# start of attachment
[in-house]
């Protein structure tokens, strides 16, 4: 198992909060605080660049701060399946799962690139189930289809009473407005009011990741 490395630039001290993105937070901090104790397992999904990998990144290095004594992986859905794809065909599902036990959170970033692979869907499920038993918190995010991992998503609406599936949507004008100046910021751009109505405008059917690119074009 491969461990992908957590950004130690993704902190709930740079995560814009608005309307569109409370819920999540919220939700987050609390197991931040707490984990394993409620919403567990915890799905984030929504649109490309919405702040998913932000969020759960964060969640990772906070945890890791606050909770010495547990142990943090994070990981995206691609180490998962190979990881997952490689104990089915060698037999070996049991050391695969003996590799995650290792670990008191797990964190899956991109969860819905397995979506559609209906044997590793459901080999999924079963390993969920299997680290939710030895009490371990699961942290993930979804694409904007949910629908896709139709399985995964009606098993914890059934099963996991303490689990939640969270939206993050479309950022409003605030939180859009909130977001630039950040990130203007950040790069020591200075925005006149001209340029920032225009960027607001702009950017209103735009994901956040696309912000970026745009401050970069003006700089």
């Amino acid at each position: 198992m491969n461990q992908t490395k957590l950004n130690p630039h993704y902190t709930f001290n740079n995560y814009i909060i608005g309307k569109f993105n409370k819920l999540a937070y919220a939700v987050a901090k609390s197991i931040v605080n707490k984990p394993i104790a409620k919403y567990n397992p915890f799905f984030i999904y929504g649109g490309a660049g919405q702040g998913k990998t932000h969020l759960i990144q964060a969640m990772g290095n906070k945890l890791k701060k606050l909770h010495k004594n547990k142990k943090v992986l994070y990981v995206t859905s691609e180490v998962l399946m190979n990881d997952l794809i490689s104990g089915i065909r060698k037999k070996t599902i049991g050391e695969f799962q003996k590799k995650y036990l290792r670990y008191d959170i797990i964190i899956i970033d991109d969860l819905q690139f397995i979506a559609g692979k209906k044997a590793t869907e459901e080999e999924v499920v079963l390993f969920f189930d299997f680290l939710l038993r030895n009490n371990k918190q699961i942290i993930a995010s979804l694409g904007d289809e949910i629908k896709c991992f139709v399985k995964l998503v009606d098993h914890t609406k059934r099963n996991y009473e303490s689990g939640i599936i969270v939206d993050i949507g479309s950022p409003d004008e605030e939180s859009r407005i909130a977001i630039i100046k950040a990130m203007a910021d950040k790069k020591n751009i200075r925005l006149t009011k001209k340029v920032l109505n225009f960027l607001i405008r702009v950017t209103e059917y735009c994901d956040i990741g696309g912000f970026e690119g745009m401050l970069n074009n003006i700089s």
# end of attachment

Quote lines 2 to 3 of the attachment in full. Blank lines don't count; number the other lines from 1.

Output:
């Protein structure tokens, strides 16, 4: 198992909060605080660049701060399946799962690139189930289809009473407005009011990741 490395630039001290993105937070901090104790397992999904990998990144290095004594992986859905794809065909599902036990959170970033692979869907499920038993918190995010991992998503609406599936949507004008100046910021751009109505405008059917690119074009 491969461990992908957590950004130690993704902190709930740079995560814009608005309307569109409370819920999540919220939700987050609390197991931040707490984990394993409620919403567990915890799905984030929504649109490309919405702040998913932000969020759960964060969640990772906070945890890791606050909770010495547990142990943090994070990981995206691609180490998962190979990881997952490689104990089915060698037999070996049991050391695969003996590799995650290792670990008191797990964190899956991109969860819905397995979506559609209906044997590793459901080999999924079963390993969920299997680290939710030895009490371990699961942290993930979804694409904007949910629908896709139709399985995964009606098993914890059934099963996991303490689990939640969270939206993050479309950022409003605030939180859009909130977001630039950040990130203007950040790069020591200075925005006149001209340029920032225009960027607001702009950017209103735009994901956040696309912000970026745009401050970069003006700089």
């Amino acid at each position: 198992m491969n461990q992908t490395k957590l950004n130690p630039h993704y902190t709930f001290n740079n995560y814009i909060i608005g309307k569109f993105n409370k819920l999540a937070y919220a939700v987050a901090k609390s197991i931040v605080n707490k984990p394993i104790a409620k919403y567990n397992p915890f799905f984030i999904y929504g649109g490309a660049g919405q702040g998913k990998t932000h969020l759960i990144q964060a969640m990772g290095n906070k945890l890791k701060k606050l909770h010495k004594n547990k142990k943090v992986l994070y990981v995206t859905s691609e180490v998962l399946m190979n990881d997952l794809i490689s104990g089915i065909r060698k037999k070996t599902i049991g050391e695969f799962q003996k590799k995650y036990l290792r670990y008191d959170i797990i964190i899956i970033d991109d969860l819905q690139f397995i979506a559609g692979k209906k044997a590793t869907e459901e080999e999924v499920v079963l390993f969920f189930d299997f680290l939710l038993r030895n009490n371990k918190q699961i942290i993930a995010s979804l694409g904007d289809e949910i629908k896709c991992f139709v399985k995964l998503v009606d098993h914890t609406k059934r099963n996991y009473e303490s689990g939640i599936i969270v939206d993050i949507g479309s950022p409003d004008e605030e939180s859009r407005i909130a977001i630039i100046k950040a990130m203007a910021d950040k790069k020591n751009i200075r925005l006149t009011k001209k340029v920032l109505n225009f960027l607001i405008r702009v950017t209103e059917y735009c994901d956040i990741g696309g912000f970026e690119g745009m401050l970069n074009n003006i700089s």